As one door opens to let Chan­cel­lor out, the walls close in on the PM

The Herald - - OPINION -

ONE is fond of kit­ten­heeled de­signer num­bers, the other could be a poster woman for Clarks’ com­fi­est. But there is lit­tle doubt that Theresa May would this week­end prefer to be in An­gela Merkel’s shoes rather than her own, even if the Ger­man Chan­cel­lor is step­ping down as her party’s leader.

In the Ger­man sys­tem the job of party leader is sep­a­rate to that of Chan­cel­lor. One per­son can do both, as Mrs Merkel has for the past 13 years, or the re­spon­si­bil­ity can be split. It is an odd busi­ness. Imag­ine Labour’s John Mcdon­nell be­com­ing PM while Jeremy Cor­byn re­mained as party leader (a neat idea, some might think).

But it works for Ger­many, which is why Mrs Merkel was set last night to be re­placed as chair of the cen­tre-right Chris­tian Demo­cratic Union (CDU), but con­tinue as Chan­cel­lor till the next fed­eral elec­tions in 2021.

That, at any rate, is the the­ory. In re­al­ity, how long Mrs Merkel con­tin­ues as Chan­cel­lor de­pends on her suc­ces­sor as CDU leader, An­negret Kramp-kar­ren­bauaer. If she con­tin­ues to be her ally, as seems likely, fine. If not, there may be trou­ble ahead.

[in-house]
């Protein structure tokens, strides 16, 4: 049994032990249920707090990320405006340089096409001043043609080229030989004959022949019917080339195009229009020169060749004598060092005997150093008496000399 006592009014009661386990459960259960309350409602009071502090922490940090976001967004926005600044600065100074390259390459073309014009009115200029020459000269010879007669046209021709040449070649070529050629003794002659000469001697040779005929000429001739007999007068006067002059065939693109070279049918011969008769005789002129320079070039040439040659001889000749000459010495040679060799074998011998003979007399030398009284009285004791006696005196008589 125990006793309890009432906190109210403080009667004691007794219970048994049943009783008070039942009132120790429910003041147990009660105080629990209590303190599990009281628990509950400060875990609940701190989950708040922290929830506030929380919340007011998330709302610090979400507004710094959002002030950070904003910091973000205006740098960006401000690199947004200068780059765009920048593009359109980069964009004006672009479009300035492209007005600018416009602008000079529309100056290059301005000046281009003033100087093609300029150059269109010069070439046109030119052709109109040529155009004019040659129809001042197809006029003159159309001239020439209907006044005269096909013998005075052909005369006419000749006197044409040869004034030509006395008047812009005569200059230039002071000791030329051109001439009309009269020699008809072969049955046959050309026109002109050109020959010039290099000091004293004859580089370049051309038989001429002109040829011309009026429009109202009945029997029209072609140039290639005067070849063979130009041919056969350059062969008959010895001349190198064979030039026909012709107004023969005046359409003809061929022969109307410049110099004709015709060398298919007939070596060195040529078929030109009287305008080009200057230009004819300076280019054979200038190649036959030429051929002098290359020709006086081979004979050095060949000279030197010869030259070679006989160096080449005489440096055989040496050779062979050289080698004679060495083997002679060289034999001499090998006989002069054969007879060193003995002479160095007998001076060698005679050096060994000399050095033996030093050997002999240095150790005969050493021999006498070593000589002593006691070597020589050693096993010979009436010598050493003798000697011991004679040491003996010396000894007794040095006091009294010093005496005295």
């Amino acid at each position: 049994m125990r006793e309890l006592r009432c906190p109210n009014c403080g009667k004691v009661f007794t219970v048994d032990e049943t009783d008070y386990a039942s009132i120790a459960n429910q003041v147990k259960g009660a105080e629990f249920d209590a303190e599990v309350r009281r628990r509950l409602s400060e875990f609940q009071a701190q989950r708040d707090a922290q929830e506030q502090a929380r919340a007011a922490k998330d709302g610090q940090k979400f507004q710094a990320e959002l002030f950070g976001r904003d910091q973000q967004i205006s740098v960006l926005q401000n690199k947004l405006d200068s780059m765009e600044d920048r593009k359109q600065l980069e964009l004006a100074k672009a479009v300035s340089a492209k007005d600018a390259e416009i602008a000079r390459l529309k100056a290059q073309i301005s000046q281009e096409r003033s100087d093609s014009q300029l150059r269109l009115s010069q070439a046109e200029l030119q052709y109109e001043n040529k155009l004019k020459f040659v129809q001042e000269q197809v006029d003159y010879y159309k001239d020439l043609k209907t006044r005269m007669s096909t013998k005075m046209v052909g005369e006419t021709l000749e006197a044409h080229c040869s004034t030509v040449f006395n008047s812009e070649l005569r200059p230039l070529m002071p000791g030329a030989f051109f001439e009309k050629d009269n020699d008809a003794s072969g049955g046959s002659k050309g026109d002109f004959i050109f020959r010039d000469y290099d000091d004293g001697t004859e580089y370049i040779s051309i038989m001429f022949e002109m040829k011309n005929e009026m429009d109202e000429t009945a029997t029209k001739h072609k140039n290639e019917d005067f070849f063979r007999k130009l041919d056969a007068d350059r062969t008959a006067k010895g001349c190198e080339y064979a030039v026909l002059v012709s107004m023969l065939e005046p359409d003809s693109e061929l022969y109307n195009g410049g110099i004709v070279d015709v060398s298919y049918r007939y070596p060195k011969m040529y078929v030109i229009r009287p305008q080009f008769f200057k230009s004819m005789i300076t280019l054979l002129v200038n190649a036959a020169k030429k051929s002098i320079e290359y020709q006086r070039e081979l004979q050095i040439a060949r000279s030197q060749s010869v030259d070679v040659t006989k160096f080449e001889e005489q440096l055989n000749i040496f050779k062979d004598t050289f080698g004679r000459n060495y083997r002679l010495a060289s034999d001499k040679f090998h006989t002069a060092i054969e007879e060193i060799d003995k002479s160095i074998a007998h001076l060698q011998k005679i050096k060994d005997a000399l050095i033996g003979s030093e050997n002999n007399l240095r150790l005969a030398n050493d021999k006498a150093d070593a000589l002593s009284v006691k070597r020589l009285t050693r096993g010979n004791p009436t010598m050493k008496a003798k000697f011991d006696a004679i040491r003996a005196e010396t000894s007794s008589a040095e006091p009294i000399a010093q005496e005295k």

Ei­ther way, yesterday felt like the end of an era as her party rushed to pay trib­ute to the woman known to the coun­try as “Mutti”. There is much that is re­mark­able about Mrs Merkel, not least her longevity at the top of Ger­man and EU pol­i­tics. Like the Queen, she has watched other coun­tries’ lead­ers come and go while she sailed on serenely. Since she be­came Chan­cel­lor in 2005 the conga line of Bri­tish Prime Min­is­ters has stretched from Blair to May. What­ever new kid ap­peared on the block, she kept her trade­mark calm and car­ried on.

Her de­ci­sion in 2015 to open Ger­many’s doors to one mil­lion refugees changed all that. At the time it was was seen as a deeply hu­mane move, yet a prag­matic one, too. Refugees, mostly from Syria, des­per­ately needed homes, and an ageing Ger­many re­quired work­ers. When doubts were raised about the num­bers, Mrs Merkel in­sisted: “We can do this.”

At­tacks by mi­grants in Cologne and out­breaks of vi­o­lence else­where, all ex­ploited by the far right Al­ter­na­tive for Ger­many (AFD), showed Ger­many was not up to the task of tak­ing in so many

„ Typ­i­cal Cy­ber­men, barg­ing their way in and tak­ing over the place. Their mis­sion? To tell Earth­lings that the first round of tick­ets is now on sale for BBC Stu­dios and Es­cape Hunt’s forth­com­ing Doc­tor Who Live Es­cape Game – Worlds Col­lide, open­ing in Birm­ing­ham in Jan­uary. Fabio De Paola/pa Wire

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